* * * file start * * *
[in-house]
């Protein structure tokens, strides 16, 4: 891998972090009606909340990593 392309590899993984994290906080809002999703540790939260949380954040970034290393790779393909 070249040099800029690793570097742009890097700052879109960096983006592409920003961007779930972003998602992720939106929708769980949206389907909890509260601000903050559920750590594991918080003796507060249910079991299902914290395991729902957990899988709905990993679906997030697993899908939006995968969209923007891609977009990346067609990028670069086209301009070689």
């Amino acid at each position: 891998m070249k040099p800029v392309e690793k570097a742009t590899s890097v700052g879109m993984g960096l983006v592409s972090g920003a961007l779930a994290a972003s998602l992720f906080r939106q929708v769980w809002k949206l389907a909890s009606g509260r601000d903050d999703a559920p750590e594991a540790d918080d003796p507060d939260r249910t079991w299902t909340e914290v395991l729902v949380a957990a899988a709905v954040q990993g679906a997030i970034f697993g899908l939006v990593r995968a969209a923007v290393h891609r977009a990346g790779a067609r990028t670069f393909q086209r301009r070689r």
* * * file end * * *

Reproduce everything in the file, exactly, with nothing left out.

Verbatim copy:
[in-house]
């Protein structure tokens, strides 16, 4: 891998972090009606909340990593 392309590899993984994290906080809002999703540790939260949380954040970034290393790779393909 070249040099800029690793570097742009890097700052879109960096983006592409920003961007779930972003998602992720939106929708769980949206389907909890509260601000903050559920750590594991918080003796507060249910079991299902914290395991729902957990899988709905990993679906997030697993899908939006995968969209923007891609977009990346067609990028670069086209301009070689």
């Amino acid at each position: 891998m070249k040099p800029v392309e690793k570097a742009t590899s890097v700052g879109m993984g960096l983006v592409s972090g920003a961007l779930a994290a972003s998602l992720f906080r939106q929708v769980w809002k949206l389907a909890s009606g509260r601000d903050d999703a559920p750590e594991a540790d918080d003796p507060d939260r249910t079991w299902t909340e914290v395991l729902v949380a957990a899988a709905v954040q990993g679906a997030i970034f697993g899908l939006v990593r995968a969209a923007v290393h891609r977009a990346g790779a067609r990028t670069f393909q086209r301009r070689r």